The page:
Controlling post-meal blood sugar levels is important for people with diabetes, as it can help you stay healthy. The short-term effects of persistent post-meal blood sugar spikes include reduced energy levels, lower brain functioning, and feelings of sadness or anxiety. Long-term effects have been shown to include earlier onset of heart and kidney disease, and the progression of existing eye disease.
According to the Diabetes Canada clinical practice guidelines, the blood sugar level for most people should be between 5.0 and 10 mmol/L two hours after the start of a meal. (Your healthcare team can help you identify the blood glucose targets that are right for you.) If your blood sugars are spiking after eating, or still running high two hours after a meal, there are some things you can do to get them into target range.
- Pay attention to carbohydrates. Carbohydrate breaks down into glucose relatively quickly, so it has a bigger effect on blood sugar levels than other macronutrients (i.e. fat and protein). When planning your meals, consider the amount and type of carbohydrate you’ll eat: the Diabetes Canada clinical practice guidelines recommend that women should consume between 45 and 60 grams of carbohydrate per meal, while men should consume 60 to 75 grams of carbohydrate per meal. Choose legumes, brown rice, and whole grain breads and pastas more often; eat fewer refined and processed carb-containing foods (for example, white bread, white pasta or white rice). Check with a dietitian for more information about healthy eating.
- Load up on veggies. Foods that contain fibre can help prevent surges in blood sugar levels, while providing essential nutrients. Veggies are one of the easiest ways to incorporate fibre into your diet. Generally, darker vegetables are higher in fibre, so choose carrots, beets, broccoli or Swiss chard more often.
- Eat acidic foods. A number of studies have found that acidic foods slow digestion and lower blood sugar spikes. Acidic foods include seafood, tomatoes and other fruits such as blackberries, blueberries, cherries and grapes.
- Increase post-meal physical activity. Physical activity helps slow digestion and can also lower your blood sugars. A number of studies have shown that even 20 to 30 minutes of moderate physical activity – such as going for a walk – can reduce post-meal blood glucose levels. To be effective, you should get moving within 30 minutes of your meal.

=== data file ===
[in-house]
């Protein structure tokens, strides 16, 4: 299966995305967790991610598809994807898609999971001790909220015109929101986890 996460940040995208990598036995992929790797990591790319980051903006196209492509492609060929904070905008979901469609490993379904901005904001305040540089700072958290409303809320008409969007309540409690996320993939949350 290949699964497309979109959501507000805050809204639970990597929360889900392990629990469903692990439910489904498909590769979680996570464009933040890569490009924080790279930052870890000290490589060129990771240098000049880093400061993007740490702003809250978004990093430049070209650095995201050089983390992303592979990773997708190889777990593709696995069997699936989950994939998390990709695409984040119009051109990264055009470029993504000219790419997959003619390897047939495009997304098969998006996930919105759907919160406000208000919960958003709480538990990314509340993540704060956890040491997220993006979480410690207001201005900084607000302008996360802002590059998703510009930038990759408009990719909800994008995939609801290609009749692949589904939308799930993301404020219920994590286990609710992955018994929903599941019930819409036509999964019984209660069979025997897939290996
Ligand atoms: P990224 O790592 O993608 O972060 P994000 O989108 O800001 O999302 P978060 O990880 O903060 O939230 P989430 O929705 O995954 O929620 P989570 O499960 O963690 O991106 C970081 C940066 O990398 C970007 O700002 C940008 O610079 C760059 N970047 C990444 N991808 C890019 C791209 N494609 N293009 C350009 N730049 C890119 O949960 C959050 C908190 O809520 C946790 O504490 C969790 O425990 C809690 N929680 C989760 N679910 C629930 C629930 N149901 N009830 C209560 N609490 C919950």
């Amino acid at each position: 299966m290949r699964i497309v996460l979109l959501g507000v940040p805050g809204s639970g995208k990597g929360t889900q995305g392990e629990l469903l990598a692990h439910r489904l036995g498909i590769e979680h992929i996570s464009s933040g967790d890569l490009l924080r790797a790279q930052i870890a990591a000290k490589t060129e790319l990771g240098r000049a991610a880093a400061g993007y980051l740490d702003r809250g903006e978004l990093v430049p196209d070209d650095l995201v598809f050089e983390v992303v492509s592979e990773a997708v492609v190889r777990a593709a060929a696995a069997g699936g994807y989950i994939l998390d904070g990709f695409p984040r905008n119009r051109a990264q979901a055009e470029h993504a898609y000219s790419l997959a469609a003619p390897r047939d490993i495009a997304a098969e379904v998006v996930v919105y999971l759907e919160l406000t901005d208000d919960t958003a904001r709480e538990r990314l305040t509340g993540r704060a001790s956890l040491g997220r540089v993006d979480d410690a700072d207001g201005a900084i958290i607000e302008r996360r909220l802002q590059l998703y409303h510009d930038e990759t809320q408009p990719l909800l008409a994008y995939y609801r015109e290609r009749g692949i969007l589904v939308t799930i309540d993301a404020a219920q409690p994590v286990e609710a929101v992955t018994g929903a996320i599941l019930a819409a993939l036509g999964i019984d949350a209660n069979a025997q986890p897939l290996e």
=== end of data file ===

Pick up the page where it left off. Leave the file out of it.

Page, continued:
- Keep your blood sugar in check between meals. It’s important to keep your blood sugar levels at target before – as well as after – meals. If your fasting blood sugar level is at target before you eat, then the rise you experience after a meal won’t be so dramatic. The Diabetes Canada clinical practice guidelines recommend that fasting (pre-meal) blood sugar levels for most people should be between 4.0 and 7.0 mmol/L. (Your healthcare team can help you identify the blood glucose targets that are right for you.)
- Eat your breakfast! We’re all in a hurry to get out the door every morning, but don’t be tempted to skip breakfast. A recent study showed that people with diabetes who didn’t eat breakfast had higher blood sugar spikes after lunch and dinner than people who ate their morning meal. Remember, people with diabetes are advised to consume three meals per day, spaced no more than six hours apart. (You may benefit from a healthy snack, especially if you are taking insulin; ask your healthcare team if snacks fit into your nutritional plan.)
- Try medications that specifically decrease post-meal blood sugar. Different insulins act at different speeds. Your healthcare team can explain your insulin options, and help you choose the regimen that’s right for you.
While a slight rise in blood sugar is normal after a meal, large spikes that happen often can be harmful. Follow these seven quick tips to help ensure that your post-meal blood sugar levels are under control.